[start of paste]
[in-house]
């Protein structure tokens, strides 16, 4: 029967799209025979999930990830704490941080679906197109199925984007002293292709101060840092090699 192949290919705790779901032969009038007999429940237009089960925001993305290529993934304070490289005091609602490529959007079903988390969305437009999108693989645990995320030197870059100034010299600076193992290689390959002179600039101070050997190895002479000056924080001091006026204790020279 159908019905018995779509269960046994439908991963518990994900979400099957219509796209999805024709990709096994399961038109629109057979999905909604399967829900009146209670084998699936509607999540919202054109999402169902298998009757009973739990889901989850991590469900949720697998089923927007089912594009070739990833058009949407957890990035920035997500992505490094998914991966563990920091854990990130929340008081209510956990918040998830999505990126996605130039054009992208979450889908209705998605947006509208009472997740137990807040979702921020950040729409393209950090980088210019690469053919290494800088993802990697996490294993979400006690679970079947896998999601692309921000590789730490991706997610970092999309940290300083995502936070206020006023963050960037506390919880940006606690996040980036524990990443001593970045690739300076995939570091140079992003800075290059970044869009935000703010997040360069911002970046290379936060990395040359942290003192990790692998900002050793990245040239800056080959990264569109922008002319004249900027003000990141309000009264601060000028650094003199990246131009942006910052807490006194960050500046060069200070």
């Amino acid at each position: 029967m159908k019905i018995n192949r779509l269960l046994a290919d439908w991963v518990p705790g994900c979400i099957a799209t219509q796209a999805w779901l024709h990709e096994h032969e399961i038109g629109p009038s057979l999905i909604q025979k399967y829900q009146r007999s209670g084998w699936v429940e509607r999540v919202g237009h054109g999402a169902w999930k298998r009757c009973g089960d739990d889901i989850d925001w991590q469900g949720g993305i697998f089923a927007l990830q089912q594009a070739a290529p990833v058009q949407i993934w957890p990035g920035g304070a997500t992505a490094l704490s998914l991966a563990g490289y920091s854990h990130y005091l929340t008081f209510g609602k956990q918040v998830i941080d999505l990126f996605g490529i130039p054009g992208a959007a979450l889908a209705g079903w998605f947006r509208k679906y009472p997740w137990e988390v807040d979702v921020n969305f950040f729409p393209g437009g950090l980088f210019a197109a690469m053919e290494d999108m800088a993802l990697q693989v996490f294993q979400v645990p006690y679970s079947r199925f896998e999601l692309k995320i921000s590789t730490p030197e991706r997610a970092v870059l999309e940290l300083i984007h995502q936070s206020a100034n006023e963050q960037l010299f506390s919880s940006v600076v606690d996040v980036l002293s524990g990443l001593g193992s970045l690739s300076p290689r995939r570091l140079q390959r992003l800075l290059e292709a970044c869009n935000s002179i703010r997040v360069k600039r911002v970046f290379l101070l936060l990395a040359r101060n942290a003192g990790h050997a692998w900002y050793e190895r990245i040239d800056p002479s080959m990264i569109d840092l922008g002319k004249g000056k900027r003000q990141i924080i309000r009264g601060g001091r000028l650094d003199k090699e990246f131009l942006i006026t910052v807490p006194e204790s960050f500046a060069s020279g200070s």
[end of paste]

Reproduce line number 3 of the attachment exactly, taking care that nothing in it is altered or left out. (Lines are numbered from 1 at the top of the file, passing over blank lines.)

């Amino acid at each position: 029967m159908k019905i018995n192949r779509l269960l046994a290919d439908w991963v518990p705790g994900c979400i099957a799209t219509q796209a999805w779901l024709h990709e096994h032969e399961i038109g629109p009038s057979l999905i909604q025979k399967y829900q009146r007999s209670g084998w699936v429940e509607r999540v919202g237009h054109g999402a169902w999930k298998r009757c009973g089960d739990d889901i989850d925001w991590q469900g949720g993305i697998f089923a927007l990830q089912q594009a070739a290529p990833v058009q949407i993934w957890p990035g920035g304070a997500t992505a490094l704490s998914l991966a563990g490289y920091s854990h990130y005091l929340t008081f209510g609602k956990q918040v998830i941080d999505l990126f996605g490529i130039p054009g992208a959007a979450l889908a209705g079903w998605f947006r509208k679906y009472p997740w137990e988390v807040d979702v921020n969305f950040f729409p393209g437009g950090l980088f210019a197109a690469m053919e290494d999108m800088a993802l990697q693989v996490f294993q979400v645990p006690y679970s079947r199925f896998e999601l692309k995320i921000s590789t730490p030197e991706r997610a970092v870059l999309e940290l300083i984007h995502q936070s206020a100034n006023e963050q960037l010299f506390s919880s940006v600076v606690d996040v980036l002293s524990g990443l001593g193992s970045l690739s300076p290689r995939r570091l140079q390959r992003l800075l290059e292709a970044c869009n935000s002179i703010r997040v360069k600039r911002v970046f290379l101070l936060l990395a040359r101060n942290a003192g990790h050997a692998w900002y050793e190895r990245i040239d800056p002479s080959m990264i569109d840092l922008g002319k004249g000056k900027r003000q990141i924080i309000r009264g601060g001091r000028l650094d003199k090699e990246f131009l942006i006026t910052v807490p006194e204790s960050f500046a060069s020279g200070s």